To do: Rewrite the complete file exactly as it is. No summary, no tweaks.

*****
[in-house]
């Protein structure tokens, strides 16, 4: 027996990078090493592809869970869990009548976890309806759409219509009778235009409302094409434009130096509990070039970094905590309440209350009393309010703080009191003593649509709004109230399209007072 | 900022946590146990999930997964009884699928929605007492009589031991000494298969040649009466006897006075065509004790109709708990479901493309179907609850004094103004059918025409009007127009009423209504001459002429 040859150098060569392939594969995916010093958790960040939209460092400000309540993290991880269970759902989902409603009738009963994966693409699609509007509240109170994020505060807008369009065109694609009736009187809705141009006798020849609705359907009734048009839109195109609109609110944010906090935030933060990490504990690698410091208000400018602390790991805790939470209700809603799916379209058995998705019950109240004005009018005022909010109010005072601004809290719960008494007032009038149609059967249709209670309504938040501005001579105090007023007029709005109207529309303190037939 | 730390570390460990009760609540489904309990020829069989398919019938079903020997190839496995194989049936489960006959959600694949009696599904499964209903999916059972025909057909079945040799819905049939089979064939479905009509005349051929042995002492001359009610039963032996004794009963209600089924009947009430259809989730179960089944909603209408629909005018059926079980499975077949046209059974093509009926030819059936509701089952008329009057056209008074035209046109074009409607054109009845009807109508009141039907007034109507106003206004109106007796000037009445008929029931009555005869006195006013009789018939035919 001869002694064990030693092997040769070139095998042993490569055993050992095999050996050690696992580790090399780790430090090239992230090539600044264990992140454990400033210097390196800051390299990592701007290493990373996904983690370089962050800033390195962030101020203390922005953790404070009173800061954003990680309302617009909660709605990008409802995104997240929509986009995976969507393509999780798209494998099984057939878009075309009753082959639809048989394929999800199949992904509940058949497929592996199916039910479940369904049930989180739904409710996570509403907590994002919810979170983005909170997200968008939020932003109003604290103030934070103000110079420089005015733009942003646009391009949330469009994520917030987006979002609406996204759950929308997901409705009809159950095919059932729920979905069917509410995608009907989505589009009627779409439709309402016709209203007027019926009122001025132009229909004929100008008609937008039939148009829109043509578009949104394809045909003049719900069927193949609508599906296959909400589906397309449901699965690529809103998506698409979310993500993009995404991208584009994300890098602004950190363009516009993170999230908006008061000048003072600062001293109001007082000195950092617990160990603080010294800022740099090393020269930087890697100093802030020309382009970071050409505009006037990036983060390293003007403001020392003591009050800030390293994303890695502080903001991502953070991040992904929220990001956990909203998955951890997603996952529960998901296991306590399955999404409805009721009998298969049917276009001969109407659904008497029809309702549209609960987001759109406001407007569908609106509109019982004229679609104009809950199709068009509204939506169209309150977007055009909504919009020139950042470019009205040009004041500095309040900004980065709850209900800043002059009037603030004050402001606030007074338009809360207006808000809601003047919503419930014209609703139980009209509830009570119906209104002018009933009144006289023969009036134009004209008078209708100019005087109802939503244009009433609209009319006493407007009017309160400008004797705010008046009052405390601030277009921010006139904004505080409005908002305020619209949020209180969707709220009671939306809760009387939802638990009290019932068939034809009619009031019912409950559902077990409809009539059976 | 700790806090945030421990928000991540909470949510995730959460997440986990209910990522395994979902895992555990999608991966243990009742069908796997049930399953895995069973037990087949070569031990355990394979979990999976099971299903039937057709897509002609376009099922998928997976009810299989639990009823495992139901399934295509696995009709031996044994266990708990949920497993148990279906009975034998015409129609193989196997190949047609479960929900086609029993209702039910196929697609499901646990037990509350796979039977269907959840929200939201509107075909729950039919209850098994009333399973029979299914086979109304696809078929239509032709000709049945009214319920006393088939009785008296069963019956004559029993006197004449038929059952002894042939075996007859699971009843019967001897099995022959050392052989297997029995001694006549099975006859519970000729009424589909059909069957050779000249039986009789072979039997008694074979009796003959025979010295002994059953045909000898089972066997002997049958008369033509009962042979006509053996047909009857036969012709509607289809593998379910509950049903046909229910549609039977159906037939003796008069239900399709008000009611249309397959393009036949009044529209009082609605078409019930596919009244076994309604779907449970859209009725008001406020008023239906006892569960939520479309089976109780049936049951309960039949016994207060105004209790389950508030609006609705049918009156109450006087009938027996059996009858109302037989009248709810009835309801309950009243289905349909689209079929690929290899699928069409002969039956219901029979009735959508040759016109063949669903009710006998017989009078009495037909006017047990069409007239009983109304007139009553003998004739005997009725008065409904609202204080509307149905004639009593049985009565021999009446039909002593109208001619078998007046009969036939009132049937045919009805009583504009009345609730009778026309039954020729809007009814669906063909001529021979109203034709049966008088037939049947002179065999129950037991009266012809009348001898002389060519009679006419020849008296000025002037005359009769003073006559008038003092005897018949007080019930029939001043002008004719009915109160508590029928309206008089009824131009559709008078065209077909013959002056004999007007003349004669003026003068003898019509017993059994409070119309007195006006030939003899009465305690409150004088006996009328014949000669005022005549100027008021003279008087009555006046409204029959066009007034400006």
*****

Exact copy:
[in-house]
């Protein structure tokens, strides 16, 4: 027996990078090493592809869970869990009548976890309806759409219509009778235009409302094409434009130096509990070039970094905590309440209350009393309010703080009191003593649509709004109230399209007072 | 900022946590146990999930997964009884699928929605007492009589031991000494298969040649009466006897006075065509004790109709708990479901493309179907609850004094103004059918025409009007127009009423209504001459002429 040859150098060569392939594969995916010093958790960040939209460092400000309540993290991880269970759902989902409603009738009963994966693409699609509007509240109170994020505060807008369009065109694609009736009187809705141009006798020849609705359907009734048009839109195109609109609110944010906090935030933060990490504990690698410091208000400018602390790991805790939470209700809603799916379209058995998705019950109240004005009018005022909010109010005072601004809290719960008494007032009038149609059967249709209670309504938040501005001579105090007023007029709005109207529309303190037939 | 730390570390460990009760609540489904309990020829069989398919019938079903020997190839496995194989049936489960006959959600694949009696599904499964209903999916059972025909057909079945040799819905049939089979064939479905009509005349051929042995002492001359009610039963032996004794009963209600089924009947009430259809989730179960089944909603209408629909005018059926079980499975077949046209059974093509009926030819059936509701089952008329009057056209008074035209046109074009409607054109009845009807109508009141039907007034109507106003206004109106007796000037009445008929029931009555005869006195006013009789018939035919 001869002694064990030693092997040769070139095998042993490569055993050992095999050996050690696992580790090399780790430090090239992230090539600044264990992140454990400033210097390196800051390299990592701007290493990373996904983690370089962050800033390195962030101020203390922005953790404070009173800061954003990680309302617009909660709605990008409802995104997240929509986009995976969507393509999780798209494998099984057939878009075309009753082959639809048989394929999800199949992904509940058949497929592996199916039910479940369904049930989180739904409710996570509403907590994002919810979170983005909170997200968008939020932003109003604290103030934070103000110079420089005015733009942003646009391009949330469009994520917030987006979002609406996204759950929308997901409705009809159950095919059932729920979905069917509410995608009907989505589009009627779409439709309402016709209203007027019926009122001025132009229909004929100008008609937008039939148009829109043509578009949104394809045909003049719900069927193949609508599906296959909400589906397309449901699965690529809103998506698409979310993500993009995404991208584009994300890098602004950190363009516009993170999230908006008061000048003072600062001293109001007082000195950092617990160990603080010294800022740099090393020269930087890697100093802030020309382009970071050409505009006037990036983060390293003007403001020392003591009050800030390293994303890695502080903001991502953070991040992904929220990001956990909203998955951890997603996952529960998901296991306590399955999404409805009721009998298969049917276009001969109407659904008497029809309702549209609960987001759109406001407007569908609106509109019982004229679609104009809950199709068009509204939506169209309150977007055009909504919009020139950042470019009205040009004041500095309040900004980065709850209900800043002059009037603030004050402001606030007074338009809360207006808000809601003047919503419930014209609703139980009209509830009570119906209104002018009933009144006289023969009036134009004209008078209708100019005087109802939503244009009433609209009319006493407007009017309160400008004797705010008046009052405390601030277009921010006139904004505080409005908002305020619209949020209180969707709220009671939306809760009387939802638990009290019932068939034809009619009031019912409950559902077990409809009539059976 | 700790806090945030421990928000991540909470949510995730959460997440986990209910990522395994979902895992555990999608991966243990009742069908796997049930399953895995069973037990087949070569031990355990394979979990999976099971299903039937057709897509002609376009099922998928997976009810299989639990009823495992139901399934295509696995009709031996044994266990708990949920497993148990279906009975034998015409129609193989196997190949047609479960929900086609029993209702039910196929697609499901646990037990509350796979039977269907959840929200939201509107075909729950039919209850098994009333399973029979299914086979109304696809078929239509032709000709049945009214319920006393088939009785008296069963019956004559029993006197004449038929059952002894042939075996007859699971009843019967001897099995022959050392052989297997029995001694006549099975006859519970000729009424589909059909069957050779000249039986009789072979039997008694074979009796003959025979010295002994059953045909000898089972066997002997049958008369033509009962042979006509053996047909009857036969012709509607289809593998379910509950049903046909229910549609039977159906037939003796008069239900399709008000009611249309397959393009036949009044529209009082609605078409019930596919009244076994309604779907449970859209009725008001406020008023239906006892569960939520479309089976109780049936049951309960039949016994207060105004209790389950508030609006609705049918009156109450006087009938027996059996009858109302037989009248709810009835309801309950009243289905349909689209079929690929290899699928069409002969039956219901029979009735959508040759016109063949669903009710006998017989009078009495037909006017047990069409007239009983109304007139009553003998004739005997009725008065409904609202204080509307149905004639009593049985009565021999009446039909002593109208001619078998007046009969036939009132049937045919009805009583504009009345609730009778026309039954020729809007009814669906063909001529021979109203034709049966008088037939049947002179065999129950037991009266012809009348001898002389060519009679006419020849008296000025002037005359009769003073006559008038003092005897018949007080019930029939001043002008004719009915109160508590029928309206008089009824131009559709008078065209077909013959002056004999007007003349004669003026003068003898019509017993059994409070119309007195006006030939003899009465305690409150004088006996009328014949000669005022005549100027008021003279008087009555006046409204029959066009007034400006």